Last spring at the University of Notre Dame a heated debate about campus performances of the controversial play The Vagina Monologues made national news, provoking widespread debate not only about academic freedom at Catholic universities but also about the compatibility of Catholicism and feminism. While the debate surrounding Monologues took center stage, inciting lively debates in the op-ed pages of The New York Times and The Wall Street Journal, another forum on campus quietly attracted more than 300 people. A weekend conference organized by three Notre Dame undergraduates, "The Edith Stein Project: Redefining Feminism, attempted to respond to the late Pope John Paul II's call for a "new feminism" in his 1995 encyclical Evangelium vitae ("The Gospel of Life"), tackling such issues as abortion, pornography, contraception, eating disorders, and rape.
Gatherings like these on college campuses point to a small but growing number of Catholic women attempting to define a "new feminism," largely shaped by negating what they perceive as the failings and shortcomings of "old" feminism. While new feminism's proponents claim it celebrates women's "true genius," affirms motherhood, and liberates women from imitating models of "male domination," its critics say defining women's "unique gifts" unnecessarily limits and even harms women, curbing their career ambitions and their contributions to church and society.
New feminists say the body of thought promulgated by John Paul II in Evangelium vitae and the apostolic letter Mulieris dignitatem ("On the Dignity and Vocation of Women") allows women to look at themselves in a more holistic way.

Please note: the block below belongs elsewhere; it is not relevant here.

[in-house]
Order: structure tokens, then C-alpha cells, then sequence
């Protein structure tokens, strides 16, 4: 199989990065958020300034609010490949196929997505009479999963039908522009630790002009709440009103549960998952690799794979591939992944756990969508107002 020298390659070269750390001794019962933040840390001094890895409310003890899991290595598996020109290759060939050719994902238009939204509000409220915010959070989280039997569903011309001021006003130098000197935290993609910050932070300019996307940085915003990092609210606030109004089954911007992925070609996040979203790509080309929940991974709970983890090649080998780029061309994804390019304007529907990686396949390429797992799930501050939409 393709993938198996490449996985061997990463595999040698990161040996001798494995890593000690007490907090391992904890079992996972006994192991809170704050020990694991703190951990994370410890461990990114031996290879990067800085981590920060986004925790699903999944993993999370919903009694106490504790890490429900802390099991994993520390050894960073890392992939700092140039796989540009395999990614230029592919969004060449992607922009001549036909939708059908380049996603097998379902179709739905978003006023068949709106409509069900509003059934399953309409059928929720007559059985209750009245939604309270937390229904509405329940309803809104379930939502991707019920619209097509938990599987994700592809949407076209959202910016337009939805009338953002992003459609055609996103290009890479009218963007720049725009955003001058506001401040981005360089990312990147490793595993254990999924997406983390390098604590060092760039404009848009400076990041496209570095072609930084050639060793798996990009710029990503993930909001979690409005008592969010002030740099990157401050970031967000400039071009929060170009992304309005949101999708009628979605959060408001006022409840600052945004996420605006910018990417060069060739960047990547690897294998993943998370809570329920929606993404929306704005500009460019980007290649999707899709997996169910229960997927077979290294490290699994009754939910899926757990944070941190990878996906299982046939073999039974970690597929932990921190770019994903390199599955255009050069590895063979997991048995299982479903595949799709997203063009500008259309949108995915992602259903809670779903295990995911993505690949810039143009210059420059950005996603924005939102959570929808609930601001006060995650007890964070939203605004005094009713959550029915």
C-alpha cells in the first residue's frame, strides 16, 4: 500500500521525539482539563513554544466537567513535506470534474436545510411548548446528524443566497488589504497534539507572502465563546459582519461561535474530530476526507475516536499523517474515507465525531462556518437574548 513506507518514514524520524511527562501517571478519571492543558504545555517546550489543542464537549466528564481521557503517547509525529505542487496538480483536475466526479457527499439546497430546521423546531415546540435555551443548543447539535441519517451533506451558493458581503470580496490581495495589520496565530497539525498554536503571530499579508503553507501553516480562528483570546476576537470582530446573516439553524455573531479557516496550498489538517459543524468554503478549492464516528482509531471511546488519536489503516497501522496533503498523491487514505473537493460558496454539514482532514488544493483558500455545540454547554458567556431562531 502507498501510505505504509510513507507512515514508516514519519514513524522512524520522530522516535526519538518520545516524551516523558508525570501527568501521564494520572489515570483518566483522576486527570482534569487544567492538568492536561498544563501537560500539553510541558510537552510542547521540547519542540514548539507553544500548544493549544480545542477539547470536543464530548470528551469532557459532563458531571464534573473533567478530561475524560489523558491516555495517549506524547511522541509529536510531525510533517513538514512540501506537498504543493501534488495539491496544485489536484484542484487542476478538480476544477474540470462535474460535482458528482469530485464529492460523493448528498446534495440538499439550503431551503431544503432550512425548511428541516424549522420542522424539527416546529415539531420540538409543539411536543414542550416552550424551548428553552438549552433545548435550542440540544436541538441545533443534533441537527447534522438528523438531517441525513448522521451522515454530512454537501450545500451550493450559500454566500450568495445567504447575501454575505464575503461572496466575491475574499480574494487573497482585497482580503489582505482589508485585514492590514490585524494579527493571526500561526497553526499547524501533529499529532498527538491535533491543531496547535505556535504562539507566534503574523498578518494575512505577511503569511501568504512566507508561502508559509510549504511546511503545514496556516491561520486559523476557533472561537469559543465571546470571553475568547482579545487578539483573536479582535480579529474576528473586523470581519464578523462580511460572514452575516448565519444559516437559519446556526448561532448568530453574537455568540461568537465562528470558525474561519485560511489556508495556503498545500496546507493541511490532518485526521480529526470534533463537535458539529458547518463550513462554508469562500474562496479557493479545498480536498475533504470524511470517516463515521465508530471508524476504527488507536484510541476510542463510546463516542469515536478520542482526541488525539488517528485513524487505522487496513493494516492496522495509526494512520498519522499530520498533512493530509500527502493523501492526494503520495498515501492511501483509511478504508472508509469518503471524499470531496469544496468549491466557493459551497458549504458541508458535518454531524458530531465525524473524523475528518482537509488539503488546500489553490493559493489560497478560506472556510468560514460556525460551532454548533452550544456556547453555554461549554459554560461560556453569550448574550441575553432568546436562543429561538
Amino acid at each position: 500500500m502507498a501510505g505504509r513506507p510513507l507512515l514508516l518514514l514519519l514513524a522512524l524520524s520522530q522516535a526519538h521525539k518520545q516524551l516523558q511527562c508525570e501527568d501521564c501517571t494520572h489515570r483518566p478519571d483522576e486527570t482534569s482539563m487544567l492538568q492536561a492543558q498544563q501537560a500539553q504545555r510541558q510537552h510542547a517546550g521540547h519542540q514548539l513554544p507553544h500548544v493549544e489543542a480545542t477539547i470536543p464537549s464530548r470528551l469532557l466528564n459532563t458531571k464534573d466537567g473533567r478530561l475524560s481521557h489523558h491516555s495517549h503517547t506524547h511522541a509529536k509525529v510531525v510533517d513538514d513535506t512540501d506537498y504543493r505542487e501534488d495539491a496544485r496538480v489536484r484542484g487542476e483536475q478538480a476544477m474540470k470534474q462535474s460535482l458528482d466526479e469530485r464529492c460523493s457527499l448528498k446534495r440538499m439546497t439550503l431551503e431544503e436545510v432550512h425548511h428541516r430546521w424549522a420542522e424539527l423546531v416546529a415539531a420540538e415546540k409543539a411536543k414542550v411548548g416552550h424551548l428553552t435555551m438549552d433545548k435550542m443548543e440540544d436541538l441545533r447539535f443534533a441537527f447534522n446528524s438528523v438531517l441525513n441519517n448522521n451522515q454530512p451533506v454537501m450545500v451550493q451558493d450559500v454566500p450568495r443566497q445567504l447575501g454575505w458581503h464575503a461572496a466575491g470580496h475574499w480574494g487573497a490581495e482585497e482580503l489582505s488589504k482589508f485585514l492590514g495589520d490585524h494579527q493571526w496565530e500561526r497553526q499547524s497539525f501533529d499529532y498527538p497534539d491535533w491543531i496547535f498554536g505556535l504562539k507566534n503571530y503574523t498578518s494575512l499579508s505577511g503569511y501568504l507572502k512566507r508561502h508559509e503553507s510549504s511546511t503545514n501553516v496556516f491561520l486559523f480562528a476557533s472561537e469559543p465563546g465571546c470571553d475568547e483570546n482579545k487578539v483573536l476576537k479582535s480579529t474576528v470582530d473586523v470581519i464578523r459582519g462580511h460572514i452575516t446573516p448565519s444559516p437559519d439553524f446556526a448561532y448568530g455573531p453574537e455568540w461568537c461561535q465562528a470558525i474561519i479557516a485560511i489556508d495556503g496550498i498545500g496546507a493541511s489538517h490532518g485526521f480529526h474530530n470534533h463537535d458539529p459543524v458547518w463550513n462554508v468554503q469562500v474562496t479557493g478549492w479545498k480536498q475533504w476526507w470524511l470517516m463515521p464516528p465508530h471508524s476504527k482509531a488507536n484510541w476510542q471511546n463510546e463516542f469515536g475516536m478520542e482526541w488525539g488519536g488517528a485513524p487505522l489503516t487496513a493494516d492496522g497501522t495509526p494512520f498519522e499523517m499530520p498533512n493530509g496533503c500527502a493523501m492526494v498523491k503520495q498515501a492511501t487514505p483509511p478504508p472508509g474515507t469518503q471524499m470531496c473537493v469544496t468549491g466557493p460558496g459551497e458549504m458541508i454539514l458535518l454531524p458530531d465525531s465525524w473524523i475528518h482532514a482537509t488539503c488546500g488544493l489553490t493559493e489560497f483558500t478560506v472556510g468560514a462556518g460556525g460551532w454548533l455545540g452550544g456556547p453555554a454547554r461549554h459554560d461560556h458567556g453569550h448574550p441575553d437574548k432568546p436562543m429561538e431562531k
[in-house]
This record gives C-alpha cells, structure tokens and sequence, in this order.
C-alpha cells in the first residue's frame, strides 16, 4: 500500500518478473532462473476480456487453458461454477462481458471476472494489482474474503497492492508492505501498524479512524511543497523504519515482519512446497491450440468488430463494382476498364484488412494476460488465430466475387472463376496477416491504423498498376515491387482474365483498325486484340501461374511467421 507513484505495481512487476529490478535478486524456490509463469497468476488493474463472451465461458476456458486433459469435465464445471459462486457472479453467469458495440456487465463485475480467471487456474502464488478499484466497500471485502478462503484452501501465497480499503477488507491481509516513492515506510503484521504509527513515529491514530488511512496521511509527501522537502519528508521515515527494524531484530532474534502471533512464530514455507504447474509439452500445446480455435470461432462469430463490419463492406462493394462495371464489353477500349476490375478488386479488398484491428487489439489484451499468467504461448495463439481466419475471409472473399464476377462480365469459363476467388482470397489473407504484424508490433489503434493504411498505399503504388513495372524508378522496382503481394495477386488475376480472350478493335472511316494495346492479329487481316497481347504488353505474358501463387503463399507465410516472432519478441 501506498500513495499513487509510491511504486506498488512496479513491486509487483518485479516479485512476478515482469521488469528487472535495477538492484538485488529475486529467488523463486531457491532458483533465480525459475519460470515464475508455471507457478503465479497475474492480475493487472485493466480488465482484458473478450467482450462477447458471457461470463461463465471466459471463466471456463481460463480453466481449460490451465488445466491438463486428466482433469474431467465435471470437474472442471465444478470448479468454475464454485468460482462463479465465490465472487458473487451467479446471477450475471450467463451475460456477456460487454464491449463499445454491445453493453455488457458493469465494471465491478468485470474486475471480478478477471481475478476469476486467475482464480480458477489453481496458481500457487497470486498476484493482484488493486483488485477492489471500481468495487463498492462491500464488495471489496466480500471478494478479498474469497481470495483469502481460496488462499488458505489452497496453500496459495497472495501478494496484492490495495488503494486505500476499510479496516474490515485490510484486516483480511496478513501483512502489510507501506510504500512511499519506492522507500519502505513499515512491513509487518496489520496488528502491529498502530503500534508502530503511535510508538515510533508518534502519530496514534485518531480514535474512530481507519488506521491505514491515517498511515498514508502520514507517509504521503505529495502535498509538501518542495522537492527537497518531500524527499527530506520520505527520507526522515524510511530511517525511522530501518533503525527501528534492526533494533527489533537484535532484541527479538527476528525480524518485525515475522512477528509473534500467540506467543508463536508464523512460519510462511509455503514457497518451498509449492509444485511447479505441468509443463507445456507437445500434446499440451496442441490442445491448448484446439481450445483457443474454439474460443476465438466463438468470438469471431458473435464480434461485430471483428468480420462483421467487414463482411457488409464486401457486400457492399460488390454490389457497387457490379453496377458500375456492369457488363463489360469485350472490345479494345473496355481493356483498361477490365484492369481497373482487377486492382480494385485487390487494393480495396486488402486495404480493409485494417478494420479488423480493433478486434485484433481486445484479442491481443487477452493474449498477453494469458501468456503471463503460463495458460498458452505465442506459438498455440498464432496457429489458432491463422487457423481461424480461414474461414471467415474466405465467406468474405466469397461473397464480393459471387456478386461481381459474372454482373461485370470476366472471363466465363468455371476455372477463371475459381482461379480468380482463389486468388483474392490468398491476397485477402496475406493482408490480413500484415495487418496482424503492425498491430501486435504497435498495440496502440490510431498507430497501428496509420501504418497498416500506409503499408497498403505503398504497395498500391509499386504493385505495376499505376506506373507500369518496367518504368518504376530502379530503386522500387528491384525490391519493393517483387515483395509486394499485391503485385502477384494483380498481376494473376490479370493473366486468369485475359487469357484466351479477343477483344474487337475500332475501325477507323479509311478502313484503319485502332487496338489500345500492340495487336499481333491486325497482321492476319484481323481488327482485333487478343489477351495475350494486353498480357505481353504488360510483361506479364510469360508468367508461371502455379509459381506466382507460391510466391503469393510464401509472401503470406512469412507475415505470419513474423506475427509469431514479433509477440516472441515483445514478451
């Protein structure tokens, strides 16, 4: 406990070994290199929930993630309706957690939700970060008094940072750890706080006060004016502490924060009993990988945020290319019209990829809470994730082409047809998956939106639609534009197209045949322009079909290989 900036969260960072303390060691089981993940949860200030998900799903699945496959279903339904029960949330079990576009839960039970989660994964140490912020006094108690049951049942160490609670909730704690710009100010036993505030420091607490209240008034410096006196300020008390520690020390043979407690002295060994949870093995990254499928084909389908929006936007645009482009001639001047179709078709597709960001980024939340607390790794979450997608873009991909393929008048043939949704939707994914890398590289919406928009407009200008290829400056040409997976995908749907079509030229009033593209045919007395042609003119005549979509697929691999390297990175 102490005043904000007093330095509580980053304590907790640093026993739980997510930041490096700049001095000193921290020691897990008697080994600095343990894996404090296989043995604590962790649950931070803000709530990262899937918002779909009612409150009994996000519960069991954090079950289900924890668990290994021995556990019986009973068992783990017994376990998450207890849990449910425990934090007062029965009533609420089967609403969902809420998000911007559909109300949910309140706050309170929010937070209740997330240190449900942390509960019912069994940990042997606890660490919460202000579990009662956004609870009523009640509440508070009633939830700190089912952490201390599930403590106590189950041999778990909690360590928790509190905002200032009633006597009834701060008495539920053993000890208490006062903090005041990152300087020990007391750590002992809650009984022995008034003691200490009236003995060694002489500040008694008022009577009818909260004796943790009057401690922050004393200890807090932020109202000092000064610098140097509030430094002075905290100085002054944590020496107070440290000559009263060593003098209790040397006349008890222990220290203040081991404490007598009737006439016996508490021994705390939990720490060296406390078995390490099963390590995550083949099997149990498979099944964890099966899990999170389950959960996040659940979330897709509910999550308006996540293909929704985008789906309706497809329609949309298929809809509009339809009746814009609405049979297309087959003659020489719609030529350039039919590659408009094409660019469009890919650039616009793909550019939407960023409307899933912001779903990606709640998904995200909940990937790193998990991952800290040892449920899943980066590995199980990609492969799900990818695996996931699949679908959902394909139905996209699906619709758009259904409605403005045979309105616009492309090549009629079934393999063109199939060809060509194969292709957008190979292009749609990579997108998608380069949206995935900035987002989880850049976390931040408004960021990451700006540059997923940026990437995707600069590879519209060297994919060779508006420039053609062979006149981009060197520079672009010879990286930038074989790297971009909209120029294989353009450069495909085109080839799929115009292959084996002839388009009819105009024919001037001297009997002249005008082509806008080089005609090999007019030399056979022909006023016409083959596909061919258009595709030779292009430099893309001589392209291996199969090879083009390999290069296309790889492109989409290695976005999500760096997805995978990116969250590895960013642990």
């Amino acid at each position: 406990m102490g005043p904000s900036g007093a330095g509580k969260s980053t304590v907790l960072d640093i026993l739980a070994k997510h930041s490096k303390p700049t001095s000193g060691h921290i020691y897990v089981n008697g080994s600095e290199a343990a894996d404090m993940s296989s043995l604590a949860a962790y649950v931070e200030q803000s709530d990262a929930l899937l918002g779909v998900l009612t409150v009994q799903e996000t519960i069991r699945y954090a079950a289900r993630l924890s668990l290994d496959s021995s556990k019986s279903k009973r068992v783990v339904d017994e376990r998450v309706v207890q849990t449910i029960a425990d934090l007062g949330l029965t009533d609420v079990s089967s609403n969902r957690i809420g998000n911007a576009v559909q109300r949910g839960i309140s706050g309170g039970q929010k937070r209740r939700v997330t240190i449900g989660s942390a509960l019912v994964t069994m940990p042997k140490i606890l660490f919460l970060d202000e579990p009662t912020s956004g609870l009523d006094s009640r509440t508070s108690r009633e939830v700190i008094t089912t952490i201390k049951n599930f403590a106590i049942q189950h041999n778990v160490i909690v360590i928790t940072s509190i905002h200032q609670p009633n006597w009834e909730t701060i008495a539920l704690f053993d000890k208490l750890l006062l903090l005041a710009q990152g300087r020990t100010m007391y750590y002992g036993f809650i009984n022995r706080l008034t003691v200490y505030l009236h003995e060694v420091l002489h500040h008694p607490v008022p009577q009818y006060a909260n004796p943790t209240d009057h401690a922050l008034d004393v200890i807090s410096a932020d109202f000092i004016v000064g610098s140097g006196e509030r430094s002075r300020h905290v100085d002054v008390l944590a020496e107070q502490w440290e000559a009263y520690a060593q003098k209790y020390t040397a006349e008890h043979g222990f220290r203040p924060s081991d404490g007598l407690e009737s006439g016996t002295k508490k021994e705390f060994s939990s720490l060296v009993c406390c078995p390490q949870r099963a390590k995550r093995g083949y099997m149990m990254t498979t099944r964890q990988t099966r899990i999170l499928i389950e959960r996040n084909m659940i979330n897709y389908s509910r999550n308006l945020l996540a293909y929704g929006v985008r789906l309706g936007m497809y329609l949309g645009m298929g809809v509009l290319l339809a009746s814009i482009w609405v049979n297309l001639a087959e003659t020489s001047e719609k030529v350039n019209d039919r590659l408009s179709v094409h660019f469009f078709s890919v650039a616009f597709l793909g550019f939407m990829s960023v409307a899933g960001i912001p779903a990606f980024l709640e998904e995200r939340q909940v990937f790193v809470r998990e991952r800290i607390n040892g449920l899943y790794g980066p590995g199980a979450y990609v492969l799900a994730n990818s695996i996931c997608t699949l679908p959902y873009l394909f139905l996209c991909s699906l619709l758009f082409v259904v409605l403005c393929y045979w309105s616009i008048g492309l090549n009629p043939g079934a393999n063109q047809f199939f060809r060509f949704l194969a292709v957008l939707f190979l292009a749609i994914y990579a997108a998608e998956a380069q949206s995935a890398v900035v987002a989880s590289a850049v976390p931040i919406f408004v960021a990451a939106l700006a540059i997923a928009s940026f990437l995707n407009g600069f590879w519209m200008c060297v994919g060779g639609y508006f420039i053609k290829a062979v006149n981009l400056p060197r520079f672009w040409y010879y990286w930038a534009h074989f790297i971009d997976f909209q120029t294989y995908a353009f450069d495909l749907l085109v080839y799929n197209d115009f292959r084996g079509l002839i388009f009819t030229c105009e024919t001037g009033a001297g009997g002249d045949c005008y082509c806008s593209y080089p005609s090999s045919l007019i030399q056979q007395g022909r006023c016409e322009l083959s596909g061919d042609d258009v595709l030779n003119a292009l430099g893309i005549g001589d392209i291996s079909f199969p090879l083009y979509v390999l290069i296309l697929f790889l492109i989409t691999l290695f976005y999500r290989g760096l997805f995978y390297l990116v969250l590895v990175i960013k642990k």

"For a long time, feminism has been about doing: Can I build a skyscraper the way a man can? Can a man do half the housework? Can a woman break through the glass ceiling?" says Pia de Solenni, a Washington, D.C.-based moral theologian. "It hasn't been about who I am."
Laura Garcia, who teaches philosophy at Boston College, describes new feminism as "feminism the way it always should have been."
"It's a new way for women to understand ourselves, to value ourselves, a new way to invite others to value us as women, not to be apologetic, not to see it as a handicap or drawback," she says.
Garcia, who has four children, says that many new feminists want to reclaim the term feminism in such a way that is not hostile to marriage and childbearing.
"Many of them perceived old-style or secular feminism or radical feminism as anti-children, anti-marriage, and [new feminists] value their marriages," Garcia says. "They felt they were pressured in secular feminism to be working full time and have a more and more prestigious job, doing whatever it took to find somebody else to take care of your kids--they didn't identify with those values."
Some younger women, like Madeleine Ryland, a senior at Notre Dame and one of the co-organizers of the Edith Stein Project, say their generation faces injustices that differ from previous generations of women. Ryland embraces the term feminist only with reservations.
"For my generation the word feminism has more of a negative connotation now," says Ryland, 22. "Feminism was important then, but do we really still need to be talking about this stuff? Women have equal voting rights--isn't that all we needed from that? It's kind of a dead horse people are still beating."
She and her peers care about feminism to the extent that they don't want to go into job interviews and be discriminated against.
While older generations of women were more optimistic in thinking they could "have it all" in terms of a balance between career and family, younger women face a different reality.
"People are probably not as naive as in past generations," Ryland says. "My generation realizes it works in some cases, and in other cases it's really tough on the family …